25 Wm. Mitchell L. Rev. 1163 (1999)
Tribute to Justice Esther Tomljanovich

handle is hein.journals/wmitch25 and id is 1183 raw text is: TRIBUTE TO JUSTICE ESTHER TOMLJANOVICH
Douglas G. Hoddert
It seems we owe a debt of gratitude to Portia Moot. Ms. Moot
was a lawyer. Before there were many, if any, women lawyers in
Minnesota, Ms. Moot stationed herself in the courtroom doing bat-
tle for her clients. In the early 1940s, one could listen to the adven-
tures of Portia Moot on a radio show of the same name. To our
collective benefit, during some of her free time in grade school,
Justice Esther Tomljanovich did just this. Today, Justice Tomljano-
vich explains that it was her desire to emulate Portia Moot that was
at least partially responsible for her becoming a lawyer-and ajus-
tice on the Minnesota Supreme Court. Now, on the occasion of
her retirement from the Minnesota Supreme Court it is easy to
look back on her career as a lawyer and jurist to see a distinguished
and selfless list of contributions and accomplishments.
Justice Tomljanovich was born in Iowa. Within a year she and
her family moved to Buck Lake, Minnesota. Justice Tomljanovich
spent most of her formative years in Minnesota's Iron Range where
she got her early education in a one room, country school house
north of Nashwauk. She graduated from Nashwauk High School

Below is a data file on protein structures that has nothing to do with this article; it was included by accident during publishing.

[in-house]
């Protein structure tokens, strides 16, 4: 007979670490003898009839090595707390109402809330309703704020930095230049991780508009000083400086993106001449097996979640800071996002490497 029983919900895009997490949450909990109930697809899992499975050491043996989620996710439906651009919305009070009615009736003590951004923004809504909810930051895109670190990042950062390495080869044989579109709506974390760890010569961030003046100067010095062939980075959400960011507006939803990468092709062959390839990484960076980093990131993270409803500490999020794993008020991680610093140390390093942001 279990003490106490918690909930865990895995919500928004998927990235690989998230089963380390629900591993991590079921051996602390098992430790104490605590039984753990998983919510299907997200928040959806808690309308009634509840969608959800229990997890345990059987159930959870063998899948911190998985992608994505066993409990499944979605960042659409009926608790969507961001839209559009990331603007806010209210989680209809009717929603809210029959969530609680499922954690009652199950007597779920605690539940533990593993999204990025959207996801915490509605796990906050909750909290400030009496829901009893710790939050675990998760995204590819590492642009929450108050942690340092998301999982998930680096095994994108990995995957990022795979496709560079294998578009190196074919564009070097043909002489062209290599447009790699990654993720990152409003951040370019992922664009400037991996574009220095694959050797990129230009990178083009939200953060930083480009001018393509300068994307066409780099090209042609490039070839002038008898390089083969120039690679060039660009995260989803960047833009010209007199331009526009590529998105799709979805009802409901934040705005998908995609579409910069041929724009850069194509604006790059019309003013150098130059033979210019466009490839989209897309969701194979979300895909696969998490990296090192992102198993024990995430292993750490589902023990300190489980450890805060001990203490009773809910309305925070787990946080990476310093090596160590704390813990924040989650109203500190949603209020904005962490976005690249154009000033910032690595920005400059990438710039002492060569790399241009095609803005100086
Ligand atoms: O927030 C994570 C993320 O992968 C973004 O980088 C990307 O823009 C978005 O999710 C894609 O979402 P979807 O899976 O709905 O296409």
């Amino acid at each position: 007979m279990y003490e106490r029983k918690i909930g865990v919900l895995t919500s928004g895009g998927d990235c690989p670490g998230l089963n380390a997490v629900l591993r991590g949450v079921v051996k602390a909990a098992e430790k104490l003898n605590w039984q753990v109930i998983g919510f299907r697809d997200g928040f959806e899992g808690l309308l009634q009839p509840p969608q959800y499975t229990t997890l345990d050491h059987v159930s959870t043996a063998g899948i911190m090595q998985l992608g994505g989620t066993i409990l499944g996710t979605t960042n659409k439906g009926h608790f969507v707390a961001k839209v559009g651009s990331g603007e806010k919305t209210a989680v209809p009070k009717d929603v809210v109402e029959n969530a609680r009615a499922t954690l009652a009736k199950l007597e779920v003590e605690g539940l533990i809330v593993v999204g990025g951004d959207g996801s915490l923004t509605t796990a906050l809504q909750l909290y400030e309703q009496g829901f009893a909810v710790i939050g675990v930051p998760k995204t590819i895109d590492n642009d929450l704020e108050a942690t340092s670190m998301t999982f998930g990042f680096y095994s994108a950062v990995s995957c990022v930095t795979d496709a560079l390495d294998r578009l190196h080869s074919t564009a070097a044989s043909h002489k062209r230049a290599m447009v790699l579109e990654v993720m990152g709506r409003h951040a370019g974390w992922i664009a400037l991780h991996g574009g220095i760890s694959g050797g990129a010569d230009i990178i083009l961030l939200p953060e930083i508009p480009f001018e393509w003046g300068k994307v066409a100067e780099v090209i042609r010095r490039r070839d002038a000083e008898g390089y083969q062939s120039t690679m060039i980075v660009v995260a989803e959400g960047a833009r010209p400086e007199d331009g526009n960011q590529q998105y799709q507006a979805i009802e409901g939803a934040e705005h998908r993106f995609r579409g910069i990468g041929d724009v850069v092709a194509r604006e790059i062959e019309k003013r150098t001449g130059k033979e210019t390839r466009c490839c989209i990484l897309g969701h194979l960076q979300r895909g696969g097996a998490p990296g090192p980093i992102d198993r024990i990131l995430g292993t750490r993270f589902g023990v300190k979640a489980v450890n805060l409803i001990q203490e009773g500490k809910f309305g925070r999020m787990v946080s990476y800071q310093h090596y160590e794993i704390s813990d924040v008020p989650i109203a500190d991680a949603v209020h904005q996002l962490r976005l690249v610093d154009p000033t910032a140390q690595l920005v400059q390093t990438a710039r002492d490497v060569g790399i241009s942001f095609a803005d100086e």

and from there attended Itasca Junior College. Then, at nineteen
years of age, she left her family to come to St. Paul, where she
rented a room at the YWCA and attended the St. Paul College of
Law, which later merged into William Mitchell College of Law.
Justice Tomljanovich was the only woman in her class at law
school. Still, she was treated well by the professors and her class-
mates and was never frightened of the experience. She explains
that she never realized she had anything to fear, a state of mind
passed down to her from her father. After graduating, she had ex-
pected to return to Nashwauk to practice law. However, she re-
mained in St. Paul and continued employment with Minnesota Mu-
t Douglas G. Hodder, former Editor-in-Chief of the William Mitchell Law
Review, served as law clerk forJustice Tomljanovich during the 1995-96 session. He
is currently a patent attorney with the law firm Morrison & Foerster in San Fran-
cisco, California.


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